If mass wildlife die-offs this harsh winter elsewhere in the Northwest are pretty clear cut, one west of Yakima is a bit more of a mystery.
Large-scale Idaho pronghorn deaths were traced to toxic landscaping shrubs, Oregon elk died after breaking through a reservoir’s ice, and thousands of Washington ducks succumbed to avian cholera.
But why 10 bighorn rams starved in close proximity to each other on Cleman Mountain is less clear.
A SCREENGRAB FROM WDFW’S LATEST WEEKLY WILDLIFE PROGRAM REPORT SHOWS THE CARCASS OF ONE OF 10 RAMS FOUND IN “ONE SMALL AREA” ON CLEMAN MOUNTAIN A COUPLE WEEKS AGO, AS WELL AS THE HEADS OF EIGHT OF THE TEN. PER PAGE 88 OF THE 2016 GAME REGULATIONS, THE HORNS OF BIGHORN RAMS FOUND IN THE FIELD MUST REMAIN THERE. (WDFW)
The carcasses were found on the long basaltic anticline above Naches in late winter by a hiker, who alerted the Washington Department of Fish and Wildlife, which included the news in their latest Wildlife Program report.
Two game wardens, another staffer and district game biologist Jeff Bernatowicz went to the scene, collecting the heads of eight of the rams (two other heads apparently were missing) as well as samples to test for a type of pneumonia that’s hit wild sheep herds hard elsewhere in the state.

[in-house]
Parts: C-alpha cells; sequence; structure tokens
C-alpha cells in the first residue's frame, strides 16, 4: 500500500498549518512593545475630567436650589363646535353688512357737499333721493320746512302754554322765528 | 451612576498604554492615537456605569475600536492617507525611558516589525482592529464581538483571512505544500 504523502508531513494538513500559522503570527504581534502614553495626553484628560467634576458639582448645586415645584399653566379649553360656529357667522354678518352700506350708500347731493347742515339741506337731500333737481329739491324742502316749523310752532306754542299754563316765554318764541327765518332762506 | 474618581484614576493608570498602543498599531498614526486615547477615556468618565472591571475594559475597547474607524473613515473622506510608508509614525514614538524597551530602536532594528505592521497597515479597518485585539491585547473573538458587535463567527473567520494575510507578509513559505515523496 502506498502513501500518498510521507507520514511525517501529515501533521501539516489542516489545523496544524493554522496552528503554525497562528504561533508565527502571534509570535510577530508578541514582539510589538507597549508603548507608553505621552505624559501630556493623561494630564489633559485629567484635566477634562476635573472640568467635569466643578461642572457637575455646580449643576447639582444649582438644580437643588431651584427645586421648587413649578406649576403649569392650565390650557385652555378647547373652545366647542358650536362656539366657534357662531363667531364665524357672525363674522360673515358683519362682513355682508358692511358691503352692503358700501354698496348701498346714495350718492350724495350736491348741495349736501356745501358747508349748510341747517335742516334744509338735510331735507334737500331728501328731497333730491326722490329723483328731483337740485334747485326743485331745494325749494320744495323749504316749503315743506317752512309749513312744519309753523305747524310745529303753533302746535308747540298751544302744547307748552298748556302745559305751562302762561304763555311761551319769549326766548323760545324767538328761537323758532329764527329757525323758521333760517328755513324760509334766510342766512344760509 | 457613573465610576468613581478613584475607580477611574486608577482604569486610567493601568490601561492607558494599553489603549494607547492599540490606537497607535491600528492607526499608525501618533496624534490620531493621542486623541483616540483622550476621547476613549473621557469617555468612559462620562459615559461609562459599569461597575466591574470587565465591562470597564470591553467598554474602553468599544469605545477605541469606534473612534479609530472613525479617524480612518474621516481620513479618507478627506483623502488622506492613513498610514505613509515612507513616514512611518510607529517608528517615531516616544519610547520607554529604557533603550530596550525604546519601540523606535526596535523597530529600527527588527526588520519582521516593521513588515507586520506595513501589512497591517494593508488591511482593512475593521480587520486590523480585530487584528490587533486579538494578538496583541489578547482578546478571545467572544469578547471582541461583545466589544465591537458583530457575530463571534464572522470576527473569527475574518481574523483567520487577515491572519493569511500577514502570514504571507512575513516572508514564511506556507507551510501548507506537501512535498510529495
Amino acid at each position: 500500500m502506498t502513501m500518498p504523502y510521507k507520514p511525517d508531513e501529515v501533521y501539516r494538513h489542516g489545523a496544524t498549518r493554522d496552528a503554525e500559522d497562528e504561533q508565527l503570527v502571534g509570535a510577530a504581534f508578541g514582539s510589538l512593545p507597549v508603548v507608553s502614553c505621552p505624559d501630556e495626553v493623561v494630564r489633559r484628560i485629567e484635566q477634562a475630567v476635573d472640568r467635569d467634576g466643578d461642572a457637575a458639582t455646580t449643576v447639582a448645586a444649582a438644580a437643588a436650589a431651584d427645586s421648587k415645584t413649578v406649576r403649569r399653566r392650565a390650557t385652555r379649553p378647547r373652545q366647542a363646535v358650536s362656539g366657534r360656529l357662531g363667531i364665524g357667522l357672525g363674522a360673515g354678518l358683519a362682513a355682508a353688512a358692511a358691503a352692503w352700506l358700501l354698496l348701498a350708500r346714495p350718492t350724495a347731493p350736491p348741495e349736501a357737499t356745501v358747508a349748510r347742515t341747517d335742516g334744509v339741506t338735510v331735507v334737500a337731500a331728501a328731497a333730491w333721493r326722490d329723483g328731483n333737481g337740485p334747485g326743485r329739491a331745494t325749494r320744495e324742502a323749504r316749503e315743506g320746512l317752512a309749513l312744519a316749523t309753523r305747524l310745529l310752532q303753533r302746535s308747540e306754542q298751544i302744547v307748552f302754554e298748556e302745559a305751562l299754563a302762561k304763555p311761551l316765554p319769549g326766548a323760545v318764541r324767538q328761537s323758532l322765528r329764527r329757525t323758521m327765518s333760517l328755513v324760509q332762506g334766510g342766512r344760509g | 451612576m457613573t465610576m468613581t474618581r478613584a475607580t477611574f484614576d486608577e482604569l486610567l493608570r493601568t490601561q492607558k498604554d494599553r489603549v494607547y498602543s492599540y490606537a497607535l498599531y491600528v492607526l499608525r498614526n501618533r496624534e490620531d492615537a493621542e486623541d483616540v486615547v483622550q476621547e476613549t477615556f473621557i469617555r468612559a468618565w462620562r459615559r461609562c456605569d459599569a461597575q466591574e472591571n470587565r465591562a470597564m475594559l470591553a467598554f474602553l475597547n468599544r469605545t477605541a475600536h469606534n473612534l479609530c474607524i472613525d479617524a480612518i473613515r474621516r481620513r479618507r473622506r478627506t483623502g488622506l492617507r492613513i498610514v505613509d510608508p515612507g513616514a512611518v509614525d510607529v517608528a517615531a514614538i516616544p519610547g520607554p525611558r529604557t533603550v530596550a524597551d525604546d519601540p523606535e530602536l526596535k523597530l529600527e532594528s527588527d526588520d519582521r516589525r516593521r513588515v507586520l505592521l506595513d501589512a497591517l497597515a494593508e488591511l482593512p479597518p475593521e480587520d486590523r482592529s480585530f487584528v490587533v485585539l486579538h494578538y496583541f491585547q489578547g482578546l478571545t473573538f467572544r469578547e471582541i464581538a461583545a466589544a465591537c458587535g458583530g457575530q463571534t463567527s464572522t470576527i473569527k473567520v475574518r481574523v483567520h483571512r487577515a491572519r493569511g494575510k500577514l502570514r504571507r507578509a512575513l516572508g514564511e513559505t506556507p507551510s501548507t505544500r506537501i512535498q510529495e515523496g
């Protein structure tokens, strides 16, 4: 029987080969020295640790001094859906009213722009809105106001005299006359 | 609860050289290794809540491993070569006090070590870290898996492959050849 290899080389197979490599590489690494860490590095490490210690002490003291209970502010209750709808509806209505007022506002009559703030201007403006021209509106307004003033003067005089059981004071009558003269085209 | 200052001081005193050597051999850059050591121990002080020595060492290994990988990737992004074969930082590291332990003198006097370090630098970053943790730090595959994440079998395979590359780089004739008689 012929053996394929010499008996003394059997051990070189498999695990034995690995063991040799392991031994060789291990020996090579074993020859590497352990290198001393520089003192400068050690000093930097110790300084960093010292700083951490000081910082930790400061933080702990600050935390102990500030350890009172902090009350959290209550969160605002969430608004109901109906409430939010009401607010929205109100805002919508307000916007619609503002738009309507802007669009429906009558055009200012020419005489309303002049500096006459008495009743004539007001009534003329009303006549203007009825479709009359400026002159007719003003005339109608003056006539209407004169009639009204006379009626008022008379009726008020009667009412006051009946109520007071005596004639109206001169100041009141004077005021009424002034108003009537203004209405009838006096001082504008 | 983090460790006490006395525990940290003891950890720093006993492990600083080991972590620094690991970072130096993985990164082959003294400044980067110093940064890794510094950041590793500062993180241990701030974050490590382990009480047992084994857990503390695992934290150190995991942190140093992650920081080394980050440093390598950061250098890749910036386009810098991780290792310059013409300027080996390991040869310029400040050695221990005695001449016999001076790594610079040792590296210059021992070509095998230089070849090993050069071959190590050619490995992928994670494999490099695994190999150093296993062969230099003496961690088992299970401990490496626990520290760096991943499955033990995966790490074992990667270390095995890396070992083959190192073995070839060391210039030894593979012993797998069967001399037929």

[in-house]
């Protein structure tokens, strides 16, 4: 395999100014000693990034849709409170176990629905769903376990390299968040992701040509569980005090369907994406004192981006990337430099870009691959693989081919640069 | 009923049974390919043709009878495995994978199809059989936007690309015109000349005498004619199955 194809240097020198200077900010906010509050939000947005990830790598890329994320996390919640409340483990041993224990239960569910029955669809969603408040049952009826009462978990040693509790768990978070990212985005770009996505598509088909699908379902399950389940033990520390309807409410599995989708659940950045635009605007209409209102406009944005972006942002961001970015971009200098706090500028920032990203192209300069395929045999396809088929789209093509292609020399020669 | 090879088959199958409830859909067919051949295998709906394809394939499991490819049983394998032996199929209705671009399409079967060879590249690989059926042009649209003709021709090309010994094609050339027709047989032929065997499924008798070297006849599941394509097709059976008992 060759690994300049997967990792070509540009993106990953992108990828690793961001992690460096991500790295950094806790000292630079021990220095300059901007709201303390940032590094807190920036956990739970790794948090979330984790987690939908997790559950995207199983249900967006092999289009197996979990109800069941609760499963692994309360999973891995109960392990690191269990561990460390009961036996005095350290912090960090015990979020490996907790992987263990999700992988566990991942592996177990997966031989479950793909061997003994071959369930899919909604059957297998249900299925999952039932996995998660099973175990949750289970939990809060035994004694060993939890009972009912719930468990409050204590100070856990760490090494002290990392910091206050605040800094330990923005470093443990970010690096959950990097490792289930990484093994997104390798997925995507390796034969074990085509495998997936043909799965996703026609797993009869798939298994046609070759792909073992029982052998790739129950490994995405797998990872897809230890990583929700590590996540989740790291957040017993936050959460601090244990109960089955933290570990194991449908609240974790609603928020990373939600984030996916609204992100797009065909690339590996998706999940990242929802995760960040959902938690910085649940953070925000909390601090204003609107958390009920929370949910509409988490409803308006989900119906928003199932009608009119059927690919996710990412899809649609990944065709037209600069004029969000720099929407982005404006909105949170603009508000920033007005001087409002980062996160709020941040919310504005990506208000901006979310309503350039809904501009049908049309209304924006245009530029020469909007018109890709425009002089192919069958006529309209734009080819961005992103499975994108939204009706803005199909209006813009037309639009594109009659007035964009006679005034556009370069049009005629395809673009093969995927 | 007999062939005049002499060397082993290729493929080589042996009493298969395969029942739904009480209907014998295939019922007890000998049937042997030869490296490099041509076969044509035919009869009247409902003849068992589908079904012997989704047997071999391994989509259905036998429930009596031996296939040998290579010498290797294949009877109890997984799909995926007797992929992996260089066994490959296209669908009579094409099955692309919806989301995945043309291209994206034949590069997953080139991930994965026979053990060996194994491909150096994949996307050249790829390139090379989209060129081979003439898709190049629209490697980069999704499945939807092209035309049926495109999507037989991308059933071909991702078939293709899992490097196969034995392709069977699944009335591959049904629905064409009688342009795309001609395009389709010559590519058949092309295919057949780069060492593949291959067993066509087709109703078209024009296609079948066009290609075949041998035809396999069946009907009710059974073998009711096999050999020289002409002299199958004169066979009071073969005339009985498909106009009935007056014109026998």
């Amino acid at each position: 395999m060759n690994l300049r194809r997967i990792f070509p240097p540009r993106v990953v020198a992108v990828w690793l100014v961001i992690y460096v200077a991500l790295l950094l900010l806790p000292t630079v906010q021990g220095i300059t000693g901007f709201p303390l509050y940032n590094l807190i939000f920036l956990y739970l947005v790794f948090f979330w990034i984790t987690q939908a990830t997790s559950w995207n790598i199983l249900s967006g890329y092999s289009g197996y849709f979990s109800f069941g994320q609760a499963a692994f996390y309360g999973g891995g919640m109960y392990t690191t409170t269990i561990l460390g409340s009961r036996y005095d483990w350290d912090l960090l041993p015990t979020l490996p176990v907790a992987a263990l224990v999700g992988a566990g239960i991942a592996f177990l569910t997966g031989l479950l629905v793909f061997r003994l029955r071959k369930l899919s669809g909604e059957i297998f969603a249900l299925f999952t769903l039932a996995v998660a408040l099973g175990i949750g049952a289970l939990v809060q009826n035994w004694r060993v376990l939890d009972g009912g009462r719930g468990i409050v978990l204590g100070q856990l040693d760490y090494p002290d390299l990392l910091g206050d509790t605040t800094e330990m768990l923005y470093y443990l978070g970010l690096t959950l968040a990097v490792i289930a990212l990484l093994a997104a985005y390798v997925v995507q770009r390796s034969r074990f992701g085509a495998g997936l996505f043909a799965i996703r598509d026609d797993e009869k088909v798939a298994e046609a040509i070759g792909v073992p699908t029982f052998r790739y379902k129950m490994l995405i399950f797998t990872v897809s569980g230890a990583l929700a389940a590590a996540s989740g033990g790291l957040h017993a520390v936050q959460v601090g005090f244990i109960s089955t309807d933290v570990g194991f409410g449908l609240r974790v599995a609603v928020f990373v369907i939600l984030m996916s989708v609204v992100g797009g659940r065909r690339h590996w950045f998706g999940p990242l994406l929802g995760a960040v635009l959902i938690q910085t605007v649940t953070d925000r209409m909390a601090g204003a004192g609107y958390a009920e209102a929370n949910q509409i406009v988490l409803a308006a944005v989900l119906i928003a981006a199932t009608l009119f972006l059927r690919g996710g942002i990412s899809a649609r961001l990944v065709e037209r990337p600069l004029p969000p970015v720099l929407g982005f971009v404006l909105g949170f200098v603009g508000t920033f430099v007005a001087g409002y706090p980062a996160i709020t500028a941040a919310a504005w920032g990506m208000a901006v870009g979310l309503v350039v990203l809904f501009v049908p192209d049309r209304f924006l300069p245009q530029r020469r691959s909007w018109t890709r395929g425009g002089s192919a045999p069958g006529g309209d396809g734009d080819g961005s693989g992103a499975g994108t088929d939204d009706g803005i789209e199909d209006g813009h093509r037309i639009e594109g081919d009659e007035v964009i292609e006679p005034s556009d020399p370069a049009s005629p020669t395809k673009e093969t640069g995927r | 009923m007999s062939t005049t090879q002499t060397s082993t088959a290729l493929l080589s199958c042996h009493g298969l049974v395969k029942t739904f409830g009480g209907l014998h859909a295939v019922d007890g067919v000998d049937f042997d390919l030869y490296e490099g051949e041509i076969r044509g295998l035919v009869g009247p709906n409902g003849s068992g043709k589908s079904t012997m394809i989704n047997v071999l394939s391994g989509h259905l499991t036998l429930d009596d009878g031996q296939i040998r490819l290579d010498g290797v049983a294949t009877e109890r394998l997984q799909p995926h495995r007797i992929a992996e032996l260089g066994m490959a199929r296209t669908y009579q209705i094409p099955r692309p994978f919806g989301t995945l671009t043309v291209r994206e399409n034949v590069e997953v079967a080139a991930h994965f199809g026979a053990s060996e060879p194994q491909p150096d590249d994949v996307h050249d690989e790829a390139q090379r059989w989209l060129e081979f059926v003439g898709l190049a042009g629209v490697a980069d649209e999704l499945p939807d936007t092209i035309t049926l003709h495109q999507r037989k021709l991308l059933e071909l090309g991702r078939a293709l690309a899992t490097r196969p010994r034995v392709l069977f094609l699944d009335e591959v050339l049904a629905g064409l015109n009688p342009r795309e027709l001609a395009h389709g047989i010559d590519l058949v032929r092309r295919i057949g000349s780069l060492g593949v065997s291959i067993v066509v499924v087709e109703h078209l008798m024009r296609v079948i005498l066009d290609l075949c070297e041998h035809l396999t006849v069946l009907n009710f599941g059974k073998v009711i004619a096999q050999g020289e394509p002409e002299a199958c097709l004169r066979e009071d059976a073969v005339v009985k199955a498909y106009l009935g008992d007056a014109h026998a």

Bernie says the results came back negative for the Mycoplasma ovipneumoniae bacteria.
That was “good news,” he wrote in an email, as one nearby herd that was infected had to be entirely destroyed and the Cleman sheep have become, more or less, WDFW’s seedstock for replenishing California bighorn herds elsewhere in Washington.
So why did the rams die?
Though the carcasses were in rough shape for postmortems after lying around for some time, Bernie’s best guess is starvation.
Coming out of the fall run in a likely in a weakened condition, the rams faced what became a very snowy and cold, lingering winter.
“Some bighorn sheep seem to be faring poorly due to the winter conditions,” a WDFW Feb. 6 report states.
But here’s where it gets a little odd:
The ten rams were just a mile from a well-used feeding site in the valley, the biologist says.
In January it saw as many as 275 bighorns, according to a Yakima Herald article, but for some unknown reason, these and other rams stopped hitting it that month.
“Exactly why they didn’t opt for pellets/hay is a mystery,” Bernie says.
Indeed, but the Evergreen State’s wild sheep populations have proved perplexing in the recent past.
A sudden decline seen in the Sinlahekin herd of northern Okanogan County was answered a couple years later by a sharp increase that was believed to be due to shifts in range usage but also possibly emigrants that subsequently became immigrants.
Back on Cleman Mountain, through mid-March, at least 15 rams have died, and Bernie says the crew observed dead ewes as well.
“There are likely other mortalities,” he adds. “It’s a big mountain and we aren’t out searching. The Clemans herd has typically produced plenty of lambs, so should rebound quickly, unless there is an unknown pathogen in the herd.”
Bernatowicz says it would have been better to keep the herd within the 170- to 220-animal range through the use of special hunting permits, but as it stands, between this die-off and translocation of 23 to the Quilomene and Vulcan Herds this past January, the wild sheep are still within population objectives.